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mcain 10-28-2003 09:32 AM

My wife and I like good coffee--not 100% gourmet, but at least decent coffee. Having used 100V perculators all our lives, we are woefully ignorant of the various other ways to make good coffee. We tried the 100V perc method with an inverter and just ended up frying the inverter. We tried the stove-top drip method, but the end result was slightly better than used dishwater. Clearly this must be something well known and easily done by you all. So, what IS the best way to make good coffee at anchor?

dpboatnut 10-28-2003 01:01 PM

Try a french press. REI sells a lexan version for not much, it''s super simple, produces world class flavor, and is pretty easy to clean- just swish it around over the side and follow with a fresh water rinse. There''ll be a little ''particulate'' at the bottom of your mug, so don''t get too greedy with that last swig...


RichardElliott 10-28-2003 02:19 PM

Perhaps not French Press quality, but Coleman makes a coffeemaker that fits on top of a propane burner and makes about 10 cups. It functions just like a 110 volt coffeemaker.

SailorMitch 10-28-2003 02:51 PM

Here''s another vote for a French press. Several years ago I bought an acrylic one at West Marine. It makes great coffee. Play with how long you want it to brew to suit your taste. Also use a courser grind for the coffee. Just boil water and pour it in over the coffee. Wait 4-5 minutes and you''ll have a tasty caffeine fix.

mcain 10-29-2003 02:50 AM

Thanks folks!!!! We''ll check out the French Press (West Marine still sells them--two sizes) and the Coleman. You all may have saved the marriage, or at least cruising!!!!! (Calling my wife''s coffee dishwater one more time will get me thrown overboard!!!)

DuaneIsing 10-29-2003 03:02 AM

mlc101 wrote: "... We''ll check out the French Press ... You all may have saved the marriage, or at least cruising!!!!! (Calling my wife''s coffee dishwater one more time will get me thrown overboard!!!) ..."

After you buy one and she starts to use it, make sure you say, "You know, honey, ever since you stated using that French Press, you look so much thinner!"

SailorMitch 10-29-2003 03:09 AM

Couple of other points. With the French press you also can play with how much coffee you use to make the brew as strong as you want. That plus playing with brew time will let you get it just the way you like it. Also, when I travel I now confiscate those little coffee packs from the in-room coffee makers and use those in the press. I usually add some really good grounds to it, too, for more flavor. But the coffee packs are neater, store well, last a long time, etc. Did I mention they''re also free (so to speak)? Experiment with them and still use regular grounds with them to suit your taste buds/caffeine dependencies.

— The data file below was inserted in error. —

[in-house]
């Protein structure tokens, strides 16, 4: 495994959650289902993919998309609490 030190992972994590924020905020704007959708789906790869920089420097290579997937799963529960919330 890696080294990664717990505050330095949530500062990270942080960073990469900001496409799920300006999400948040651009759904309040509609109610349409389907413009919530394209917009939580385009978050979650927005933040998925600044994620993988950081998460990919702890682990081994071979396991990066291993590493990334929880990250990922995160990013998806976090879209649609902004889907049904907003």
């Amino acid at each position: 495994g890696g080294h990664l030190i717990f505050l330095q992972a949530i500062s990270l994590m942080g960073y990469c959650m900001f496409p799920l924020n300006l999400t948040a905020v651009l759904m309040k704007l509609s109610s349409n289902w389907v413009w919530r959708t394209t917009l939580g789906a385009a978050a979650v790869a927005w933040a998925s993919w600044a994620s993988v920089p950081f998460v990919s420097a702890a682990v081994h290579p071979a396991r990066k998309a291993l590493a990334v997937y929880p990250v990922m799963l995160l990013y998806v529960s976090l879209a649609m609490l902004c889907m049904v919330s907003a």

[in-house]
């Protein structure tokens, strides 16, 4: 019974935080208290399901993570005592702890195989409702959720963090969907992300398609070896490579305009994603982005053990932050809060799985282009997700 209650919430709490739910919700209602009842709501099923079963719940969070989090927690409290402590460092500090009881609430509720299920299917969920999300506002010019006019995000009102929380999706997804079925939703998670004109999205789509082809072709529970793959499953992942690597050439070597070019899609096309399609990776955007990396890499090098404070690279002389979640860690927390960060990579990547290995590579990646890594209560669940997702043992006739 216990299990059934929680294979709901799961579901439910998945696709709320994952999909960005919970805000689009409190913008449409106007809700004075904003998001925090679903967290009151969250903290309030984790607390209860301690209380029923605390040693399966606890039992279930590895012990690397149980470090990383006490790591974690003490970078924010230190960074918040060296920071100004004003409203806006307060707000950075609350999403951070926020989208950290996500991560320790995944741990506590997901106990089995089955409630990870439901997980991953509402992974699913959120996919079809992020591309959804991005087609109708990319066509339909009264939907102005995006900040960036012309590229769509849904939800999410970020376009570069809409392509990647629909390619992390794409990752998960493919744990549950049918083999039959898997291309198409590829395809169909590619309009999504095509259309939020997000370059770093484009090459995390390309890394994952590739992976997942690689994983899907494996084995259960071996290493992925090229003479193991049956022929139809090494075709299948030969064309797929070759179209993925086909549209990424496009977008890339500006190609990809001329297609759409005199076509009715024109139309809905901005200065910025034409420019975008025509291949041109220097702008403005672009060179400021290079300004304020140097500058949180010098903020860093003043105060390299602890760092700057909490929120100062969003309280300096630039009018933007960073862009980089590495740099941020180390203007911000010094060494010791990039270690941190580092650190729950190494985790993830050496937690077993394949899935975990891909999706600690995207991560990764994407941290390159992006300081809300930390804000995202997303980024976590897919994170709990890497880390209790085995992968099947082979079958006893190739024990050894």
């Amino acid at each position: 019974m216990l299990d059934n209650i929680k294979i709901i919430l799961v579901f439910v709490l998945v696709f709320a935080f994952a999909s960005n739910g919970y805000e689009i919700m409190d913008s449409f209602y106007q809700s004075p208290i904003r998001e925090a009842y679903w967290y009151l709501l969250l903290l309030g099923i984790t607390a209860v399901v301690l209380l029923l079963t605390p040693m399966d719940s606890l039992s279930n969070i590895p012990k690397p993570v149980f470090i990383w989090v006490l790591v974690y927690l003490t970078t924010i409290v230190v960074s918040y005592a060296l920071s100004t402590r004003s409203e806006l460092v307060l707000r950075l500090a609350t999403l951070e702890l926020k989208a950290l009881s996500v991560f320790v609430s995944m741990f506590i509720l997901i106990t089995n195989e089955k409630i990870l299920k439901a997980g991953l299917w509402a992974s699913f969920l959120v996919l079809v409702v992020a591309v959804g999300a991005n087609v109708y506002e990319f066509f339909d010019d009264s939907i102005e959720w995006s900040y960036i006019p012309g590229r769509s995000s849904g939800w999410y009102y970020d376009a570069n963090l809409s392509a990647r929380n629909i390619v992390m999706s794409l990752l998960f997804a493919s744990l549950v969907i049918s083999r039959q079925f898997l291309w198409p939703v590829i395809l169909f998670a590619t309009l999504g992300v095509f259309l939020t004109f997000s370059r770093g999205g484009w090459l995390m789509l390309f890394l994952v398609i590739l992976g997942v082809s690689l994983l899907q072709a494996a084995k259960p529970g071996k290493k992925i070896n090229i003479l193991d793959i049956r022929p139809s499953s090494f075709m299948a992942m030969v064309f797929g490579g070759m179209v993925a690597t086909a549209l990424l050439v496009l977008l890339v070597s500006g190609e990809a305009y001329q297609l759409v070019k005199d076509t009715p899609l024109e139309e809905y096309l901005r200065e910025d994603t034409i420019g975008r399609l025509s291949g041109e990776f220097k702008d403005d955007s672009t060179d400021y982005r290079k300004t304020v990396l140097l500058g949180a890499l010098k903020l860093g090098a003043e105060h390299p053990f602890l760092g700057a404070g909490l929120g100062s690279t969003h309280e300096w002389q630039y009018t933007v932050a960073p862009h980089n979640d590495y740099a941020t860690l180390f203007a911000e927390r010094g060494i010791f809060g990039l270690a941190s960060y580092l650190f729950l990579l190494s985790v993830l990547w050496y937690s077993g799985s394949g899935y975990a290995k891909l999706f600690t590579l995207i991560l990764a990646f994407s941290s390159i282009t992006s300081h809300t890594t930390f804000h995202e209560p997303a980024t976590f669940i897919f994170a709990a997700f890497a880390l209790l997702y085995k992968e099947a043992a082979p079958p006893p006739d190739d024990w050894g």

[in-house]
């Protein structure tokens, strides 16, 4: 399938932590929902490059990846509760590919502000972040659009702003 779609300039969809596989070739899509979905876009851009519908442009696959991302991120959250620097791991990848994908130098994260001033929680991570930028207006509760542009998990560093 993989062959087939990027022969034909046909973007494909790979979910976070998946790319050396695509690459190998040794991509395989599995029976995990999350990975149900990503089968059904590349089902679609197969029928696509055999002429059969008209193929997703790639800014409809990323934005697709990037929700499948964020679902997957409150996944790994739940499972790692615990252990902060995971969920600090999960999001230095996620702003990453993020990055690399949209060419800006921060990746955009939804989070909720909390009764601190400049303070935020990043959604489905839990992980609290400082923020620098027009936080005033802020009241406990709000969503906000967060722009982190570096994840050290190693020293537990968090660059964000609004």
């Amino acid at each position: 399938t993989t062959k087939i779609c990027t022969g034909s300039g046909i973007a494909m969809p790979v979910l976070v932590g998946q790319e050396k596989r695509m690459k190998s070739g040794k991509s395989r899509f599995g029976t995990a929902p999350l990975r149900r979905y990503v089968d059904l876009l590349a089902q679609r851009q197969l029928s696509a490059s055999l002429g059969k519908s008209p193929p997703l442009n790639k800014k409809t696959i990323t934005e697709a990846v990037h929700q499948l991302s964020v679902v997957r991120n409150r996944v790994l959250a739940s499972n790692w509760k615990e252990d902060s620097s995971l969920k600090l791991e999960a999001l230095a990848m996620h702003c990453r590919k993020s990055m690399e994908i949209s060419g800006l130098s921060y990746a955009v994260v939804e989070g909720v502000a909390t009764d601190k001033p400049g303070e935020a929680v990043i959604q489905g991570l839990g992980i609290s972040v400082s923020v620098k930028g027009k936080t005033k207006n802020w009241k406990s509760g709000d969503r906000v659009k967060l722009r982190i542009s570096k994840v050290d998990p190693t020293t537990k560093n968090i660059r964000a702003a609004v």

Oh.....and keep some realy good dark chocolate onboard to go with that afternoon caffeine fix.

Yours in caffeine addiction,

Jeff_H 10-29-2003 03:18 AM

I have always used Italian stove top expresso makers. I just replaced my nearly 30 year old aluminum 12 cup (small cups) with a SS 10 cup that I bought when I was in Italy. They are very quick and produce excellent coffee. You can vary the amount of ground coffee to get anywhere between dishwater to coffee that you need to slice with a knife. Coffee beans store better than ground coffee and so I used to have a little hand coffee grinder that worked very well. (For the short stuff I do these days I just grind the beans at home.)


DonFoley 10-29-2003 04:02 AM

We''re coffee fanatics. We''ve done it all, portable camping drip systems (a pot with fitted funnel shaped for filters), stovetop expresso, french presses...but we always go back to a drip machine. Ours is a 4-cup Mr. Coffee that runs just fine on a 2000 watt inverter. Next runner up is the french press.

We grind our own beans and then vacuum-seal them, about a week''s supply in each bag, works perfect.

mcain 10-30-2003 09:24 AM

Well, after these great posts, I gotta share the results. Wife bought a French Press machine at the local shop and we tried it. Fantastic, right out of the chute. No practice or refinement necessary. But I can see how it could be tweeked with time and amount of grounds.

Thanks to all!!!!!!

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